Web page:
That is a horrible racist argument. to imply that it’s arguable that 3,4,5 generation muslims living in South America are terrorist just because they are.

A quick look at your comments says you are not thou. The statement is missguided

lamarpye 3 days ago [flagged]

I get the sense that detecting sarcasm isn't your strong suit.

I realise the 1st paragraph is sarcastic, the original post and the 2nd paragraph is what I’m replying to

Despite demands to other countries, the US telecom providers still use Huawei equipment. The US government has made demands for them to stop using Huawei base stations but ultimately the economics don't make sense. I don't see the US government ripping out domestic equipment anytime soon, yet alone being able to enforce any kind of demands internationally.

Is there any concrete evidence of Huawei backdoors?

Telecoms equipment from Huawei and others are no different to desktop OSs and consumer IoTs in that they do require software and firmware updates from time to time. And given that these updates come in a form of binary blobs, in some risk scenarios it’s a fair argument that you’re ‘just’ one [‘security’] update away from backdoor running in your system. Damned if you don’t [apply patches], damned if you do [and get more than you bargained for].

Another consideration altogether is what is a backdoor to begin with? A hard coded password? Absolutely! Some other obviously nefarious code that can be proven to be left there for one possible reason only? Absolutely. But what about a buffer overflow kind of programming ‘mistake’ deep in protocol stack that just happened to be missed by QA? Most of the telecoms gear highly likely is running SW written in memory unsafe languages and runs on OSes lacking [many of the] modern protections such as w^x or aslr. I think it would be hard to definitively say if these were left in intentionally with someone possessing ready made exploit, or just because of mistake.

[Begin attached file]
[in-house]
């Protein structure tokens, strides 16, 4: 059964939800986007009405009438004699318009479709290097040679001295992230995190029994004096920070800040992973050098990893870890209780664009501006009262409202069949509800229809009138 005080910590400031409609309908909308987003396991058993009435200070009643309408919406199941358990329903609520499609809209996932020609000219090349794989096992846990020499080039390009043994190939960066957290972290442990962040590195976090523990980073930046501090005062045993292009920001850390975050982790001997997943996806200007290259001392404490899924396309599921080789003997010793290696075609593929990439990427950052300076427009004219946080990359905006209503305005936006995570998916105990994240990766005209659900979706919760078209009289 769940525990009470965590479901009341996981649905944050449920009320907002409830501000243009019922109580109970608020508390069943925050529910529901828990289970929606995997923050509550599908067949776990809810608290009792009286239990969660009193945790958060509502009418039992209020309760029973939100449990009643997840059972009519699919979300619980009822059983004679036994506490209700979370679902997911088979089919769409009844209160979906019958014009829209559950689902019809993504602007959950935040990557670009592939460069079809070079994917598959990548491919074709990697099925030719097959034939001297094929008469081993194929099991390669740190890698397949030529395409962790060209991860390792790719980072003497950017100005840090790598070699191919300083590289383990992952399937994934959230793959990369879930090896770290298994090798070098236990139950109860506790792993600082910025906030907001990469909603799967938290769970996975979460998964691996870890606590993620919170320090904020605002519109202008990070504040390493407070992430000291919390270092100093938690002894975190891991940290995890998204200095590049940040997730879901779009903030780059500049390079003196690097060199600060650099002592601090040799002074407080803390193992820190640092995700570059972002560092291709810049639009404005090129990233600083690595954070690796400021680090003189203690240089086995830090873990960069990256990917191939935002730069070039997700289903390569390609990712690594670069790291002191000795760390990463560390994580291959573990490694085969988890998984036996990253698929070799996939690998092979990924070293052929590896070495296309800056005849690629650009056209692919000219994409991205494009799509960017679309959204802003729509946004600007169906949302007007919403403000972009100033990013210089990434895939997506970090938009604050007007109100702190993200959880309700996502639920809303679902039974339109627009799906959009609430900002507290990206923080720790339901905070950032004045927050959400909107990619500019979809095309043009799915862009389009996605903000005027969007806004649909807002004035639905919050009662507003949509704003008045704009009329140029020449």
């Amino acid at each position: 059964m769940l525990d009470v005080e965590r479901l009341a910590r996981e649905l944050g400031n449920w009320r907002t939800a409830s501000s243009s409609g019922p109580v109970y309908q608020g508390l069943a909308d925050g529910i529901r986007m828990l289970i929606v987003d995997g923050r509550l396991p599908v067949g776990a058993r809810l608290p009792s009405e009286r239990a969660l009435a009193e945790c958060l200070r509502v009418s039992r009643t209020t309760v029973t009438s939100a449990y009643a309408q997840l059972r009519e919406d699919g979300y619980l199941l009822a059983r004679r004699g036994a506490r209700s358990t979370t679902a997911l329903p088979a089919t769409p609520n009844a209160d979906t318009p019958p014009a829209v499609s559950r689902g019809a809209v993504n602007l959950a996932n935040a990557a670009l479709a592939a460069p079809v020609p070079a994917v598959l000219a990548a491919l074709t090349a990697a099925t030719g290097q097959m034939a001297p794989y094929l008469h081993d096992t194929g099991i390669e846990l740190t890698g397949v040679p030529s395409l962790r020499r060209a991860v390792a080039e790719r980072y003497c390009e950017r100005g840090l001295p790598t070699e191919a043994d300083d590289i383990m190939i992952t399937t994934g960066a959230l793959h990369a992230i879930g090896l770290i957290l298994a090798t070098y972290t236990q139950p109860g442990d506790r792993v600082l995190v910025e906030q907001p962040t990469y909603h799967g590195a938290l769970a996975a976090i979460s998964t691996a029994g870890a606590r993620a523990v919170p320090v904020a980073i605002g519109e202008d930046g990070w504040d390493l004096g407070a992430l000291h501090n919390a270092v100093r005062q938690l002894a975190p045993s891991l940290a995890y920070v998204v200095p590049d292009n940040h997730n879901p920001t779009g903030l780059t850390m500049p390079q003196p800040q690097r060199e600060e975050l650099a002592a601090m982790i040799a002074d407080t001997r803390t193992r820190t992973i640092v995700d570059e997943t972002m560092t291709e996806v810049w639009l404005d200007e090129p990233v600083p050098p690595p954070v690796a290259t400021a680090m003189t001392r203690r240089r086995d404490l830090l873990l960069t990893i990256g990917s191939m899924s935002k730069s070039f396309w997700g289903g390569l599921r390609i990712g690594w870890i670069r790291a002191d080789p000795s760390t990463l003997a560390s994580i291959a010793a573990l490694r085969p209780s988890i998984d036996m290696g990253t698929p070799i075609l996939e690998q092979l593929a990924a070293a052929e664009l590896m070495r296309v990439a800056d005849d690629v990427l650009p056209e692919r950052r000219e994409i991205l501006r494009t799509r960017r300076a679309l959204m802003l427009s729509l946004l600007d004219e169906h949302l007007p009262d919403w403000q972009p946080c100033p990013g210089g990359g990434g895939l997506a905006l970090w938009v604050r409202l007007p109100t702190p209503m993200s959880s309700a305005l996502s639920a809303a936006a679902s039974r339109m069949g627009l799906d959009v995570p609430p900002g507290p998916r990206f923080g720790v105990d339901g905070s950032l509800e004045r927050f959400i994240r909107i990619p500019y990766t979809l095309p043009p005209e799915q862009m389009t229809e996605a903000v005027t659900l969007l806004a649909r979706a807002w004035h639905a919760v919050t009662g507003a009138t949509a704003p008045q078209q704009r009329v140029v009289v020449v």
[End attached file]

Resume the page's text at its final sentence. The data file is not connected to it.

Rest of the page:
So when we talk about evidence of backdoor, it’s as usual, not a simple black and white yes or no question. It’s more of a risk question, with a twist of international power plays.


Also fundamentally you can look at it like this: If I (as a nation-state) had the ability to embed a kill switch embedded into the telecoms hardware on which other nations depend, and over which I had exclusive knowledge and control, would it be in my interests to do that? Of course it would. Irrespective of which nation state we're talking about that's a Good Idea.

Also, technically such a backdoor capability is almost undetectable (down to a sub-microcode analysis level), as per the Ken Thompson compiler hack.